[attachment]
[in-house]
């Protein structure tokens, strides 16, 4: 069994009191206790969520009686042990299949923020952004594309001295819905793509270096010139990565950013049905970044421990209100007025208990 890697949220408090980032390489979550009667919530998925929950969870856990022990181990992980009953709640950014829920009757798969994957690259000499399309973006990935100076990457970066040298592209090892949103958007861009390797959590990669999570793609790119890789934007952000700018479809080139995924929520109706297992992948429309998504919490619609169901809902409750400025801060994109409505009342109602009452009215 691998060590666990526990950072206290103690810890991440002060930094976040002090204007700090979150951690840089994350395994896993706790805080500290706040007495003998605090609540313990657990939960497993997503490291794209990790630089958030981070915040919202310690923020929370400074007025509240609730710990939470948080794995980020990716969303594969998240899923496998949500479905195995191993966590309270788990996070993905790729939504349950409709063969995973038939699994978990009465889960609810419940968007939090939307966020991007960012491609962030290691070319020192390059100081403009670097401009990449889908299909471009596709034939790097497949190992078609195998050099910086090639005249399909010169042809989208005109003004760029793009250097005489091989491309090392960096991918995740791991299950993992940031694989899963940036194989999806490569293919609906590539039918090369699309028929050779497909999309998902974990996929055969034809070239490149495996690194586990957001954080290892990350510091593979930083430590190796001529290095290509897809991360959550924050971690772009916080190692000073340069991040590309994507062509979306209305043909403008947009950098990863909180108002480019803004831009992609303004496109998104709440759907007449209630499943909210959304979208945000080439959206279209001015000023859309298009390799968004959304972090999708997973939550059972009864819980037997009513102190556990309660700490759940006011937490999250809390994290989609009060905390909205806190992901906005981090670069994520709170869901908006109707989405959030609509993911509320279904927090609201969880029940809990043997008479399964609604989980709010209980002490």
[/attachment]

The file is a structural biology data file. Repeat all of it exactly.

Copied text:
[in-house]
């Protein structure tokens, strides 16, 4: 069994009191206790969520009686042990299949923020952004594309001295819905793509270096010139990565950013049905970044421990209100007025208990 890697949220408090980032390489979550009667919530998925929950969870856990022990181990992980009953709640950014829920009757798969994957690259000499399309973006990935100076990457970066040298592209090892949103958007861009390797959590990669999570793609790119890789934007952000700018479809080139995924929520109706297992992948429309998504919490619609169901809902409750400025801060994109409505009342109602009452009215 691998060590666990526990950072206290103690810890991440002060930094976040002090204007700090979150951690840089994350395994896993706790805080500290706040007495003998605090609540313990657990939960497993997503490291794209990790630089958030981070915040919202310690923020929370400074007025509240609730710990939470948080794995980020990716969303594969998240899923496998949500479905195995191993966590309270788990996070993905790729939504349950409709063969995973038939699994978990009465889960609810419940968007939090939307966020991007960012491609962030290691070319020192390059100081403009670097401009990449889908299909471009596709034939790097497949190992078609195998050099910086090639005249399909010169042809989208005109003004760029793009250097005489091989491309090392960096991918995740791991299950993992940031694989899963940036194989999806490569293919609906590539039918090369699309028929050779497909999309998902974990996929055969034809070239490149495996690194586990957001954080290892990350510091593979930083430590190796001529290095290509897809991360959550924050971690772009916080190692000073340069991040590309994507062509979306209305043909403008947009950098990863909180108002480019803004831009992609303004496109998104709440759907007449209630499943909210959304979208945000080439959206279209001015000023859309298009390799968004959304972090999708997973939550059972009864819980037997009513102190556990309660700490759940006011937490999250809390994290989609009060905390909205806190992901906005981090670069994520709170869901908006109707989405959030609509993911509320279904927090609201969880029940809990043997008479399964609604989980709010209980002490």